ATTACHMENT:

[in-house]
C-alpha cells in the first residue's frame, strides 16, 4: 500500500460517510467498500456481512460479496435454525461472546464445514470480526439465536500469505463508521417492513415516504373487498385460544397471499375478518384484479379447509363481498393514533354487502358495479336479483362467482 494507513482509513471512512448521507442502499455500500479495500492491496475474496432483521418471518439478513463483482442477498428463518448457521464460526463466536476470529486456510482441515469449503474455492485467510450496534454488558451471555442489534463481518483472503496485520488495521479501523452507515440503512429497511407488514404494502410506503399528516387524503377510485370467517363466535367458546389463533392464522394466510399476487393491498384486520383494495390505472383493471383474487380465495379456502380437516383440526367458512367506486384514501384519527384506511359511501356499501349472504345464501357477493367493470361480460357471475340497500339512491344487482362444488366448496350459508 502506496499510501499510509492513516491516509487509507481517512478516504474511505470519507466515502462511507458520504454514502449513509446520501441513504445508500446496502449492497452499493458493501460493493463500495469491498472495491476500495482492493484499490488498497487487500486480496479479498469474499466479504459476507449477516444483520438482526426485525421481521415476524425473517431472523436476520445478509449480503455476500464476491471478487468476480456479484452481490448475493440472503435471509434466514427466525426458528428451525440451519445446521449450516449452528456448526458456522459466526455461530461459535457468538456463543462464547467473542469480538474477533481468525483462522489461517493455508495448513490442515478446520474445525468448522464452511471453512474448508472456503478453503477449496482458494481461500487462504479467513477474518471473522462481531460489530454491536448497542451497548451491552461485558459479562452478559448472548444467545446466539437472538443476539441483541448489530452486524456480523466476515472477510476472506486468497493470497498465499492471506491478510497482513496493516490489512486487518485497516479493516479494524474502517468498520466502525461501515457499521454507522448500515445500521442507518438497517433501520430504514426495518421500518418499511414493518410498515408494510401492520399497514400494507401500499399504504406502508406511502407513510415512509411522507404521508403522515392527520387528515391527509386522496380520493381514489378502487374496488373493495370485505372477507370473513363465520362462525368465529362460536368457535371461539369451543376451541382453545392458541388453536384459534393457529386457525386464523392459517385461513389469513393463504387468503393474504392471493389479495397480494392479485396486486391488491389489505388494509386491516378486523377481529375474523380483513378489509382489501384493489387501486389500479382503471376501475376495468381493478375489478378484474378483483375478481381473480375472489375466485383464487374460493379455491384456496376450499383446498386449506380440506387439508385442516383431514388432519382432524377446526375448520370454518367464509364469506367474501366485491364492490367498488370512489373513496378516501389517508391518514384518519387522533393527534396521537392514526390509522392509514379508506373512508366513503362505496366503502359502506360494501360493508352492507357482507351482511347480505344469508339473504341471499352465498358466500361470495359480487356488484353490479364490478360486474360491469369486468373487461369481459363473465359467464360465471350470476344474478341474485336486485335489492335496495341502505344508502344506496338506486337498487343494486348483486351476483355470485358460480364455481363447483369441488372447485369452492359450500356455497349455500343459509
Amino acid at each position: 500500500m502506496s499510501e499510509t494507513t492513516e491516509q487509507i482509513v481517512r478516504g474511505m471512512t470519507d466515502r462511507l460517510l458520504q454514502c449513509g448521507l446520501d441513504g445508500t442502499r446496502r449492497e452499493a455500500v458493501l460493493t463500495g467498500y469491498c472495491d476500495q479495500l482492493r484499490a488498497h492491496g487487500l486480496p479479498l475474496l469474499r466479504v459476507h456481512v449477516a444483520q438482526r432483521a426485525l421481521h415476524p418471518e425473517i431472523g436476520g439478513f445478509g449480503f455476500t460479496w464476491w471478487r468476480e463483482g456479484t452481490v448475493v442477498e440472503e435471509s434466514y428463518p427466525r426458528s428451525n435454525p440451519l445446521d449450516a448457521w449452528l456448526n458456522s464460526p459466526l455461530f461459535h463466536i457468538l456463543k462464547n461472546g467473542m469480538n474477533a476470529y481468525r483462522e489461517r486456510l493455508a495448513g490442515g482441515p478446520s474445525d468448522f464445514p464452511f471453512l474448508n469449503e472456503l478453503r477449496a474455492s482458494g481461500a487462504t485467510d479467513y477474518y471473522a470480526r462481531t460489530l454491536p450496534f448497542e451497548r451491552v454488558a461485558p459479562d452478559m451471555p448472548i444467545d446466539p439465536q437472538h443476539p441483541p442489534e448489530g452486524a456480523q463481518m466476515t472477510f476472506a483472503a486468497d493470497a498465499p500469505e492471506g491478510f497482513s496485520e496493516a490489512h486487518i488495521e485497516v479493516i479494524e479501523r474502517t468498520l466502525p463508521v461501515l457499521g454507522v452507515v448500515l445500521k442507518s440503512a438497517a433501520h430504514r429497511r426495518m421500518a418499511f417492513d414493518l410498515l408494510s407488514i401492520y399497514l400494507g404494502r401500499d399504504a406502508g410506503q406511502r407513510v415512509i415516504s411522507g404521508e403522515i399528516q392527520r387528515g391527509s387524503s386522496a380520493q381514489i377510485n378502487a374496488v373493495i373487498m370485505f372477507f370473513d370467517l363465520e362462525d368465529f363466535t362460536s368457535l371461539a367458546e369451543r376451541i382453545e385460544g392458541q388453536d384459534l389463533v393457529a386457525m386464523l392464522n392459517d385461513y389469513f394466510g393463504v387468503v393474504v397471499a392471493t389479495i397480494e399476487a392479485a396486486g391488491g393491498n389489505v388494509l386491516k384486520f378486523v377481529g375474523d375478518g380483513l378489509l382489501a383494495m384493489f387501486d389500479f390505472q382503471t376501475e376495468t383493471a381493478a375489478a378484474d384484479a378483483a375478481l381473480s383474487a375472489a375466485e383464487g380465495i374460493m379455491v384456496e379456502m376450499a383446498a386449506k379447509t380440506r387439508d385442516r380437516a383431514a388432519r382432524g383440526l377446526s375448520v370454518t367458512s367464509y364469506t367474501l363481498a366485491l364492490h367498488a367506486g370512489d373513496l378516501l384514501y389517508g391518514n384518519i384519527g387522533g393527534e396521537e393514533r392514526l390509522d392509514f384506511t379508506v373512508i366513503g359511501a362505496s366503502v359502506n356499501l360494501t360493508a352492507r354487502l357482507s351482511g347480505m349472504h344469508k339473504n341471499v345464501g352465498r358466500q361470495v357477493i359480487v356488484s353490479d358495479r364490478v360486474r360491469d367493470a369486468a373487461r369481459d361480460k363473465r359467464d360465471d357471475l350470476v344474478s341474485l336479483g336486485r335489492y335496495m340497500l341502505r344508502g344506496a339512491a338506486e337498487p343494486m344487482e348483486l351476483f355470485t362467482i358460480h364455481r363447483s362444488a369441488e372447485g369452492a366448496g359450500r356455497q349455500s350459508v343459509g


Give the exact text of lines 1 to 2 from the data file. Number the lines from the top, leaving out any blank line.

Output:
[in-house]
C-alpha cells in the first residue's frame, strides 16, 4: 500500500460517510467498500456481512460479496435454525461472546464445514470480526439465536500469505463508521417492513415516504373487498385460544397471499375478518384484479379447509363481498393514533354487502358495479336479483362467482 494507513482509513471512512448521507442502499455500500479495500492491496475474496432483521418471518439478513463483482442477498428463518448457521464460526463466536476470529486456510482441515469449503474455492485467510450496534454488558451471555442489534463481518483472503496485520488495521479501523452507515440503512429497511407488514404494502410506503399528516387524503377510485370467517363466535367458546389463533392464522394466510399476487393491498384486520383494495390505472383493471383474487380465495379456502380437516383440526367458512367506486384514501384519527384506511359511501356499501349472504345464501357477493367493470361480460357471475340497500339512491344487482362444488366448496350459508 502506496499510501499510509492513516491516509487509507481517512478516504474511505470519507466515502462511507458520504454514502449513509446520501441513504445508500446496502449492497452499493458493501460493493463500495469491498472495491476500495482492493484499490488498497487487500486480496479479498469474499466479504459476507449477516444483520438482526426485525421481521415476524425473517431472523436476520445478509449480503455476500464476491471478487468476480456479484452481490448475493440472503435471509434466514427466525426458528428451525440451519445446521449450516449452528456448526458456522459466526455461530461459535457468538456463543462464547467473542469480538474477533481468525483462522489461517493455508495448513490442515478446520474445525468448522464452511471453512474448508472456503478453503477449496482458494481461500487462504479467513477474518471473522462481531460489530454491536448497542451497548451491552461485558459479562452478559448472548444467545446466539437472538443476539441483541448489530452486524456480523466476515472477510476472506486468497493470497498465499492471506491478510497482513496493516490489512486487518485497516479493516479494524474502517468498520466502525461501515457499521454507522448500515445500521442507518438497517433501520430504514426495518421500518418499511414493518410498515408494510401492520399497514400494507401500499399504504406502508406511502407513510415512509411522507404521508403522515392527520387528515391527509386522496380520493381514489378502487374496488373493495370485505372477507370473513363465520362462525368465529362460536368457535371461539369451543376451541382453545392458541388453536384459534393457529386457525386464523392459517385461513389469513393463504387468503393474504392471493389479495397480494392479485396486486391488491389489505388494509386491516378486523377481529375474523380483513378489509382489501384493489387501486389500479382503471376501475376495468381493478375489478378484474378483483375478481381473480375472489375466485383464487374460493379455491384456496376450499383446498386449506380440506387439508385442516383431514388432519382432524377446526375448520370454518367464509364469506367474501366485491364492490367498488370512489373513496378516501389517508391518514384518519387522533393527534396521537392514526390509522392509514379508506373512508366513503362505496366503502359502506360494501360493508352492507357482507351482511347480505344469508339473504341471499352465498358466500361470495359480487356488484353490479364490478360486474360491469369486468373487461369481459363473465359467464360465471350470476344474478341474485336486485335489492335496495341502505344508502344506496338506486337498487343494486348483486351476483355470485358460480364455481363447483369441488372447485369452492359450500356455497349455500343459509